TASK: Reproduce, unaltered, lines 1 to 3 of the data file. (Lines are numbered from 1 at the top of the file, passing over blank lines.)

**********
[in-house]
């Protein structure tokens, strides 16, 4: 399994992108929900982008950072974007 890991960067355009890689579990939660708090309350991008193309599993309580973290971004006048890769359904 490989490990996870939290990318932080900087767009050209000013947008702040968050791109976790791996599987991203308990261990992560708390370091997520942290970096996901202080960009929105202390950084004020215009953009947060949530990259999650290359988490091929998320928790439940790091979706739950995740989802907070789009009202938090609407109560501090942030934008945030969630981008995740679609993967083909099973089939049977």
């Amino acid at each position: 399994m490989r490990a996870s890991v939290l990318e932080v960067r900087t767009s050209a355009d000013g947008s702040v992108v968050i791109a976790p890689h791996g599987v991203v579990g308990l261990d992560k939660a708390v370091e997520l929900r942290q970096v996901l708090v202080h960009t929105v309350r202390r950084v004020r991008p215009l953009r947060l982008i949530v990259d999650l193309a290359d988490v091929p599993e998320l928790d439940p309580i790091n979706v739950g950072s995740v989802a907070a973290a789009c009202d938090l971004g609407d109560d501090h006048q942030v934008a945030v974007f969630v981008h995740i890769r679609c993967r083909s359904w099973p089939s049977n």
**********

[in-house]
């Protein structure tokens, strides 16, 4: 399994992108929900982008950072974007 890991960067355009890689579990939660708090309350991008193309599993309580973290971004006048890769359904 490989490990996870939290990318932080900087767009050209000013947008702040968050791109976790791996599987991203308990261990992560708390370091997520942290970096996901202080960009929105202390950084004020215009953009947060949530990259999650290359988490091929998320928790439940790091979706739950995740989802907070789009009202938090609407109560501090942030934008945030969630981008995740679609993967083909099973089939049977």
């Amino acid at each position: 399994m490989r490990a996870s890991v939290l990318e932080v960067r900087t767009s050209a355009d000013g947008s702040v992108v968050i791109a976790p890689h791996g599987v991203v579990g308990l261990d992560k939660a708390v370091e997520l929900r942290q970096v996901l708090v202080h960009t929105v309350r202390r950084v004020r991008p215009l953009r947060l982008i949530v990259d999650l193309a290359d988490v091929p599993e998320l928790d439940p309580i790091n979706v739950g950072s995740v989802a907070a973290a789009c009202d938090l971004g609407d109560d501090h006048q942030v934008a945030v974007f969630v981008h995740i890769r679609c993967r083909s359904w099973p089939s049977n």